Max Esdale: Okay, thank you. Yeah. I know that there's a lot of trepidation around, you know, once you've been audited, when is it going to happen again. Is this something that is perennial? We also have had a lot of questions around, you know. What is the situation with excise taxes applying to even non-cannabis goods? Well, that that was, you know, saying we mentioned earlier with the definition of gross receipts. And I, actually, this was, this was a very important point, though we've had a lot of questions around this with the change in the emergency regulations. You're not applying excise tax to a pure accessory right? So if I have a T-shirt that that doesn't have excise tax, not by only, and when it's bundled together and sold for one price with cannabis.

Brian Duckett: So I mean, if you're selling, you know you sell an eighth and you sell a T-shirt. The tax only applies to the eighth, not your t-shirt, not your your your pipes, your the other accessories, tho those are separate transactions, not subject to the excise tax. Just your cannabis. The question here, I think, is, when it's a bundled transaction you're selling something like you were saying before. It's packaged together. So it's a vape cartridge package with the vaping device in one package for one price. That's where that optional TPP comes into play.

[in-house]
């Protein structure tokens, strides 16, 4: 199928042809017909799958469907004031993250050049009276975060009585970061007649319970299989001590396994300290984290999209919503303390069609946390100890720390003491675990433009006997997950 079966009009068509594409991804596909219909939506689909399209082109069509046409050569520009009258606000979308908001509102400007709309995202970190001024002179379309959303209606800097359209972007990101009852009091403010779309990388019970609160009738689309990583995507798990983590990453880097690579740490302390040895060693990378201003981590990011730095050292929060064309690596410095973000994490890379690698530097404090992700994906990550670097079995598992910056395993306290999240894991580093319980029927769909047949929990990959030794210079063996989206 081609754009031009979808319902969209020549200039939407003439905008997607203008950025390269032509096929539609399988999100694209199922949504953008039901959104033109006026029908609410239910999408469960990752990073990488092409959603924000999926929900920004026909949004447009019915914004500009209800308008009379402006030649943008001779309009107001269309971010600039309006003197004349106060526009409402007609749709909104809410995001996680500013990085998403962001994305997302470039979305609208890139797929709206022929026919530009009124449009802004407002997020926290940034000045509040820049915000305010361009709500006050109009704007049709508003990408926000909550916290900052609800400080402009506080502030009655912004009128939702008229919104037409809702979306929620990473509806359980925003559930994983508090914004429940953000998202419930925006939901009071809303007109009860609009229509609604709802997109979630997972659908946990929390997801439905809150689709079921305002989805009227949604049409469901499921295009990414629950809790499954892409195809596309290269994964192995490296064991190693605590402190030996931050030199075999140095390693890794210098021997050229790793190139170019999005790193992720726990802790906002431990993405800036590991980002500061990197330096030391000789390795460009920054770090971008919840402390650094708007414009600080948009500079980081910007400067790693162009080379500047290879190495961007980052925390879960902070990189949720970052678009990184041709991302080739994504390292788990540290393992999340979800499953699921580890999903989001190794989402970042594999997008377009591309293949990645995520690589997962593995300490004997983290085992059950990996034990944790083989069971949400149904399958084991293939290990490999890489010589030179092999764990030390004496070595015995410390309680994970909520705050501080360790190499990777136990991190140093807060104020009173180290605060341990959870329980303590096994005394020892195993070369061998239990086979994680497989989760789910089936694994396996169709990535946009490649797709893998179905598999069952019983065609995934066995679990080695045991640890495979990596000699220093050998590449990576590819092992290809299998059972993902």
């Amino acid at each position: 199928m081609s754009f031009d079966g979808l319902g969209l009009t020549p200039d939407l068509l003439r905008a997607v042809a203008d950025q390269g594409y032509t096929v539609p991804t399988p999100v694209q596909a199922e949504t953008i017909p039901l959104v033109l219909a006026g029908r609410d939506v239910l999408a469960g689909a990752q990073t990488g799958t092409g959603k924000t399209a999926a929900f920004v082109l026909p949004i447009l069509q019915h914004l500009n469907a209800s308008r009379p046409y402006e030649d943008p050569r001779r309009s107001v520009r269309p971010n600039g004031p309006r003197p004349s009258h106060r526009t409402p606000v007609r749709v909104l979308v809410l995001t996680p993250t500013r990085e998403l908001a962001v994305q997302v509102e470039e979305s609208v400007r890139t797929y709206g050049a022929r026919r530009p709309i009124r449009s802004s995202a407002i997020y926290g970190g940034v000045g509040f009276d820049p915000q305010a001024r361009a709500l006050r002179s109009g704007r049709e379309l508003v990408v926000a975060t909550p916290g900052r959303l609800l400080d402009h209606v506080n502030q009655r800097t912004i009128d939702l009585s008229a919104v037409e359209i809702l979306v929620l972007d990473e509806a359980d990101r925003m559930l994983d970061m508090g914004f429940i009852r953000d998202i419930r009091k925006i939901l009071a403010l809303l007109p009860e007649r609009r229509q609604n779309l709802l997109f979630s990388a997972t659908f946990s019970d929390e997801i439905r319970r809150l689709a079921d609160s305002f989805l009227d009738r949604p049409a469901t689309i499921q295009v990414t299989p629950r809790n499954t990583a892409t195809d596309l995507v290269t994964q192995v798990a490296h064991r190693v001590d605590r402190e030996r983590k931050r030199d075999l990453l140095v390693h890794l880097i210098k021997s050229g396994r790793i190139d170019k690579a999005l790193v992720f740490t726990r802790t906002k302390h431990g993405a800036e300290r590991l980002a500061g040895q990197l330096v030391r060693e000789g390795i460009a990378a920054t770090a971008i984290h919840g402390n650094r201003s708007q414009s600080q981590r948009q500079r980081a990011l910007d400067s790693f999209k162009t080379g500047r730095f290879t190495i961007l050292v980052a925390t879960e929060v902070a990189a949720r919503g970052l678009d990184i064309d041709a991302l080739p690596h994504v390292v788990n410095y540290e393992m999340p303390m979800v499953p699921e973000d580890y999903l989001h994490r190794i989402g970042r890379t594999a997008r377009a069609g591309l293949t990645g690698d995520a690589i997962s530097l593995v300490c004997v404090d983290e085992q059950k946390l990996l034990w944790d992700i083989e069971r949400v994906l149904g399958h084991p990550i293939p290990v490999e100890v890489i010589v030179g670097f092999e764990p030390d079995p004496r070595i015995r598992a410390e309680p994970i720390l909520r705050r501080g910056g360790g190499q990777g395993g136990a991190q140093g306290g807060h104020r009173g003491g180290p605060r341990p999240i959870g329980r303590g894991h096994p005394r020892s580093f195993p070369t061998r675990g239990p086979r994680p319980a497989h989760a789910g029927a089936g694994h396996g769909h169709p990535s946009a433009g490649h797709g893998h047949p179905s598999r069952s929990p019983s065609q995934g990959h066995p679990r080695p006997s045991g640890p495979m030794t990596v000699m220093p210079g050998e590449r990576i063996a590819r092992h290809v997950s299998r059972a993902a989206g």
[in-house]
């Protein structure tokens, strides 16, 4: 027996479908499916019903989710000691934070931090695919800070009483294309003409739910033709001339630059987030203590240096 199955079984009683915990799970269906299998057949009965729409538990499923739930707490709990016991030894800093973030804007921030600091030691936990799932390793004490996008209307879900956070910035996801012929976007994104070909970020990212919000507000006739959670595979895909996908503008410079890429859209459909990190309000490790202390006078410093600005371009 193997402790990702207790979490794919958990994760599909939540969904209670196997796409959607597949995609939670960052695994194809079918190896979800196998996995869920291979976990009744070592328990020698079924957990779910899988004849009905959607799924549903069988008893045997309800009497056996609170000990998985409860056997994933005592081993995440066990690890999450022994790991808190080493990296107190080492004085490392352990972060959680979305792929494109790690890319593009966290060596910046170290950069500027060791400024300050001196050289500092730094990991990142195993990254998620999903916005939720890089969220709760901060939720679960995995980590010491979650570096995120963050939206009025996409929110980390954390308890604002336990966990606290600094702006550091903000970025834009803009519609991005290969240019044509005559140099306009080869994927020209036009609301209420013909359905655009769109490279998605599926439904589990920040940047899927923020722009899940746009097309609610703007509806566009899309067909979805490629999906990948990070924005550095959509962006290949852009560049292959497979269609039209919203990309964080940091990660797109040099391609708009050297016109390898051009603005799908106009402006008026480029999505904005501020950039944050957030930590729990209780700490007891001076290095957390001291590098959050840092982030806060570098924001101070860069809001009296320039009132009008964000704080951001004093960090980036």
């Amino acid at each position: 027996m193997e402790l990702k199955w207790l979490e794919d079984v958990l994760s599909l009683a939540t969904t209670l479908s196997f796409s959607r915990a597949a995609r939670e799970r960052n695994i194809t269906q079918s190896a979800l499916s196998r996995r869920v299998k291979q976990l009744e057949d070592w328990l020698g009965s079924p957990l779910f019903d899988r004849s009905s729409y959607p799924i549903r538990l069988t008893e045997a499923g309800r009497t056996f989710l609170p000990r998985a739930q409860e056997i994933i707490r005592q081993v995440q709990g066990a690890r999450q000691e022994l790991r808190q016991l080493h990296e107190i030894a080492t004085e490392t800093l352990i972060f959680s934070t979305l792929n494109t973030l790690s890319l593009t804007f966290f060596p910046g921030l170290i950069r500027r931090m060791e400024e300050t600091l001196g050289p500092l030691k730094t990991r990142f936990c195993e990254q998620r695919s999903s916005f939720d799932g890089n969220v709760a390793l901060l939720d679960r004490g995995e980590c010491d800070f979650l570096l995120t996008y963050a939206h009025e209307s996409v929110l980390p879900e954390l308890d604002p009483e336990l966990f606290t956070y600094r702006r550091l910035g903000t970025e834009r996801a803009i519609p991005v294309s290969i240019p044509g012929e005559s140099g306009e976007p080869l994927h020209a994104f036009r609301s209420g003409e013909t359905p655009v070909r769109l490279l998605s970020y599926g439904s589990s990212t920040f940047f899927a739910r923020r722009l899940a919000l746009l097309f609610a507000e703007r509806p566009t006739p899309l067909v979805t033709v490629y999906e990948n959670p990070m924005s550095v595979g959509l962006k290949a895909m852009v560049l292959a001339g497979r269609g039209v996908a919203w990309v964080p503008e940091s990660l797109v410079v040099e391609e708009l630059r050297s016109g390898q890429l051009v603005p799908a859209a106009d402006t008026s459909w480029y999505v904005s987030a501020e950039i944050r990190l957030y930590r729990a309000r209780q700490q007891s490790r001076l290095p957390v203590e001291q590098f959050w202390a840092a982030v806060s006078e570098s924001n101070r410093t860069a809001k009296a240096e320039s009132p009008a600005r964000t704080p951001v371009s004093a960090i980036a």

Max Esdale: Thank you. Okay. we have a lot of questions around 3802. What, exactly was the emergency? Oh, I asked myself that question, too. Are sales of medical use cannabis products exempt from excise tax? So medical. No medical excise still applies to. Is that right? It's if you have the MMIC specifically so. But you have to have, and that's for sales tax, not for excise. Is that right?

Chaz Tyler: Correct? And to your point earlier, Max, you know, I know different localities have different tiers regarding recreational medical, and there can be some confusion from a State agency perspective. In terms of differentiating a doctor's recommendation from an MMIC card. Some operators consider them to be the same. But again, just to reemphasize the sales and use taxes for the medical marijuana identification cards. Then, I see, and not solely the doctor's recommendation.

Max Esdale: Thank you. Yes, that that is something that we've heard a lot of confusion around as well. You know, there is also, I believe it's a CDPH website. I can share the link here. Where you can actually go in and learn more about the MMIC they also post monthly data and statistics. So you can get a sense of you know, how the program is going? I believe card data participating counties. Let me see, the latest monthly data the MMIC's are quite rare. Currently. Let's see. December of 2,023, 189 were issued in the State of California, so in the entire calendar year of 2023, 3,196 the MMIC's are are extraordinarily rare relative to the size of the the cannabis consuming population. So I would err on the side of caution if someone has a recommendation, and and they think it's an MMIC. Make sure that you validate that don't accidentally exempt taxes that that you should be charging. But then you're later going to be on the hook.